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[Solved]: Examples of specialized instructions of assembly language not available in compilers?

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Problem Detail: 

In my CS computer organization textbook, there's this blurb on the advantage of assembly over a high-level language.

Another major advantage of assembly language is the ability to exploit specialized instructions - for example, string copy or pattern-matching instructions. Compilers, in most cases, cannot determine that a program loop can be replaced by a single instruction. However, the programmer who wrote the loop can replace it easily with a single instruction.

How can a loop be replaced by string copy or pattern matching? Can somebody give an example on specialized instructions that are not available in a high-level language and how a specialized instruction can replace a loop?

Asked By : C.J. Jackson

Answered By : Gilles

Some machines have complex processor instructions that can do the same job as a loop with a simple body. For example, x86 processors have an instruction scasb instruction that searches for a byte value; the C strlen function, which searches for a null byte and can be written in C as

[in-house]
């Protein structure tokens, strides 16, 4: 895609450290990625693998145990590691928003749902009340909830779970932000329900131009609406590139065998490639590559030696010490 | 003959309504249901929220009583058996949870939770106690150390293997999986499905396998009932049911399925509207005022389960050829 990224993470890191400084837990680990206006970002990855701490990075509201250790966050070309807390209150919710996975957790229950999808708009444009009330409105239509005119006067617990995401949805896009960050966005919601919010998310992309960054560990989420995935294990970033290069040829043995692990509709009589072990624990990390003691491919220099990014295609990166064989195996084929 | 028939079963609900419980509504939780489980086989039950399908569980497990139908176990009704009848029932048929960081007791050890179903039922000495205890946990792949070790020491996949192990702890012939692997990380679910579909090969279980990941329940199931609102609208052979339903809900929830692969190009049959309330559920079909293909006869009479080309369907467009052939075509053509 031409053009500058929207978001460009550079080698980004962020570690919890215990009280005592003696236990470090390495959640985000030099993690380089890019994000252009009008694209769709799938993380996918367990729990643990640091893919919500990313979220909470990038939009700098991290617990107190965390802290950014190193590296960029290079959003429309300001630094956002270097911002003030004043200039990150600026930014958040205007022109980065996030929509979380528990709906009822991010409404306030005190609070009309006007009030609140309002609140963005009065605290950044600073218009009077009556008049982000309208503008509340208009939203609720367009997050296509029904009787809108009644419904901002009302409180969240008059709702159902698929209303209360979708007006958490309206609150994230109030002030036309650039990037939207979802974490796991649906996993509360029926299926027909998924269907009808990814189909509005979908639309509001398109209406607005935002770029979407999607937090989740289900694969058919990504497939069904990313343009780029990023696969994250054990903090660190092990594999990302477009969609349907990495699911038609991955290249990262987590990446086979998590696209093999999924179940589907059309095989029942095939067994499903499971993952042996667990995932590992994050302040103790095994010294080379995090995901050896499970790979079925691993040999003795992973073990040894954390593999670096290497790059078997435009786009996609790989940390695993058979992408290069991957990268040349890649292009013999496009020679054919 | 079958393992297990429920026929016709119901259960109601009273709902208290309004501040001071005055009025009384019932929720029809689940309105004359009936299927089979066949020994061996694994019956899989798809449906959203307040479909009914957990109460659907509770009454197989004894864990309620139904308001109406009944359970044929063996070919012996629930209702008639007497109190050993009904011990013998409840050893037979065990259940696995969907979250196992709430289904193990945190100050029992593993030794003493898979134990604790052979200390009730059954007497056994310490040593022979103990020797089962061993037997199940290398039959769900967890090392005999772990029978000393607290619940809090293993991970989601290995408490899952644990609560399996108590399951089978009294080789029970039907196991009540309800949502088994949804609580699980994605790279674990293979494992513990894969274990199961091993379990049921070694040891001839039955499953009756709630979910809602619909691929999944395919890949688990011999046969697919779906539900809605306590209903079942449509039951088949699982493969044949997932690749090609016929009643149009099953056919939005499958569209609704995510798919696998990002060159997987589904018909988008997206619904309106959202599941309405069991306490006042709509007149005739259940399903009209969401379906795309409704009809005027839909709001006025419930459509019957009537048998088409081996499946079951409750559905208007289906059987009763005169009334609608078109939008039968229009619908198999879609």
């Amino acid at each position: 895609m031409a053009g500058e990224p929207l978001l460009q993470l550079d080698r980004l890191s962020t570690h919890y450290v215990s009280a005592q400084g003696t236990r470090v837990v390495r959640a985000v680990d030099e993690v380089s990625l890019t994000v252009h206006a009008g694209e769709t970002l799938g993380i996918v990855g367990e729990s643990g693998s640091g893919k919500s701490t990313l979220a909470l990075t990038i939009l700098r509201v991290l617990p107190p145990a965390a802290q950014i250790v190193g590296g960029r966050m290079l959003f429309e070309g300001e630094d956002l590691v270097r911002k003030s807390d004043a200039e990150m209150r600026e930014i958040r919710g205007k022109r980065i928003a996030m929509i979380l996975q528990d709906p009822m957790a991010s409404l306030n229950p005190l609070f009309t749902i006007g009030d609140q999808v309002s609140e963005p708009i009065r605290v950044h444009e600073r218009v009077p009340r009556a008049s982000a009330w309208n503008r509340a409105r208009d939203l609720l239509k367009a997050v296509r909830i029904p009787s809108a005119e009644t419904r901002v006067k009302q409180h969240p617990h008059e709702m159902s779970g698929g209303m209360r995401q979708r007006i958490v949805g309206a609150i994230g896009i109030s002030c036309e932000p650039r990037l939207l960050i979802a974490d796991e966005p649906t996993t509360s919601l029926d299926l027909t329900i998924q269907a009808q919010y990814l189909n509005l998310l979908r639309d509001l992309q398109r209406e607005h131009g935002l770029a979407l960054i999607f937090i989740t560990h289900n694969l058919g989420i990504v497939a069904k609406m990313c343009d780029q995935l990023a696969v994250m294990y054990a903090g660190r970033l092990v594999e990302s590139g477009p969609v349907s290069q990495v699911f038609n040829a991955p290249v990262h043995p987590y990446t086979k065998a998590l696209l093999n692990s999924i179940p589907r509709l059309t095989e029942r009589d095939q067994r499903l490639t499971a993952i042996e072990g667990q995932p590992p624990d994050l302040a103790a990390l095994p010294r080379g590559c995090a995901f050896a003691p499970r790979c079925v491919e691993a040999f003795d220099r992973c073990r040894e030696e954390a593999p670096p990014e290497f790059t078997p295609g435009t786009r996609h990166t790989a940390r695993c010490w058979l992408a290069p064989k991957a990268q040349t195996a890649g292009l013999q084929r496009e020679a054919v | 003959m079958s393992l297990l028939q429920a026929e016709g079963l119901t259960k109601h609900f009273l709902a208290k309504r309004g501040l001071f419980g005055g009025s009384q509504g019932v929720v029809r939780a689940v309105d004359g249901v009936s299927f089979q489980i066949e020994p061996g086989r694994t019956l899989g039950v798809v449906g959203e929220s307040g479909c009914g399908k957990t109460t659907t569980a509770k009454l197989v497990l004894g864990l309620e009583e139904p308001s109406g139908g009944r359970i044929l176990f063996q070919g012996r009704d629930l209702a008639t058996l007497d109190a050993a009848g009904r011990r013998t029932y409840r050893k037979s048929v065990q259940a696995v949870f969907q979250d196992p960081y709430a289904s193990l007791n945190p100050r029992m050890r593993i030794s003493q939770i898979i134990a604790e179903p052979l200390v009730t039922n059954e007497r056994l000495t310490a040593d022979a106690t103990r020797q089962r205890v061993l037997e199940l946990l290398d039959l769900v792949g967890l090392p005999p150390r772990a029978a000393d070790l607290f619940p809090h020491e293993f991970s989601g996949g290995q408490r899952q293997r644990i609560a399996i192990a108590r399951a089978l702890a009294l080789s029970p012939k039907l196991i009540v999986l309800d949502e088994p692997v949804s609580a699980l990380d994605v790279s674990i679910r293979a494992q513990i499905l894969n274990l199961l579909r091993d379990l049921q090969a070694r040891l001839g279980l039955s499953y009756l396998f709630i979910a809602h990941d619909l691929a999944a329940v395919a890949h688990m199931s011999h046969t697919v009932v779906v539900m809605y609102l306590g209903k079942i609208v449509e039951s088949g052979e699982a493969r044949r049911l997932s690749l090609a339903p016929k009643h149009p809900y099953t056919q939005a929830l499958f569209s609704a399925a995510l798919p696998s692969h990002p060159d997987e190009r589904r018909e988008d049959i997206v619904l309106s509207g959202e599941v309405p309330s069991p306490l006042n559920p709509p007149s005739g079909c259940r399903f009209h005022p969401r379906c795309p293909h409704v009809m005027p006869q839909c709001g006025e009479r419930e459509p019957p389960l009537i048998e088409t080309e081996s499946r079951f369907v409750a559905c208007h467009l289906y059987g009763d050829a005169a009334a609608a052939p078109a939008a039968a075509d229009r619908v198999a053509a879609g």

while (*p != 0) p++; 

can be written in x86 assembly as

repne scasb 

Another example is bit counting. Many processors have instructions to do things like finding the number of bits that are set in a word, or finding the index of the lowest-order set bit in a word. However, most programming languages have no operator or function for that, so the programmer has to write a loop like

bit_count = 0; while (n != 0) {     if (n & 1) ++bit_count;     n = n >> 1; } 

whereas recent x86_64 processors have an instruction for that:


Some C compilers provide extensions to the standard language that give access to this instruction (and compile to a loop-based form if such an instruction doesn't exist on the target machine).

Yet another example is instructions that accelerate some common cryptographic algorithms (e.g. AES-NI on recent x86 processors). Unlike the previous two, this example is of interest only to the rarefied world of cryptography implementers, so compiler writers are less inclined to provide ways to generate those instructions apart from inline assembly.

Your textbook seems somewhat dated to me. Loop instructions hard-wired in processors are a very CISC feature that most modern processors don't have, the notable exception being the x86 architecture where it is implemented in microcode for backward compatibility. Compilers have become better at understanding what a piece of code including a simple loop does, and converting them to optimized machine instructions. The statement "Compilers, in most cases, cannot determine that a program loop can be replaced by a single instruction" is not always true for 21st century compilers. It is sometimes true; for example I can't seem to get GCC to recognize my naive popcnt implementation above.

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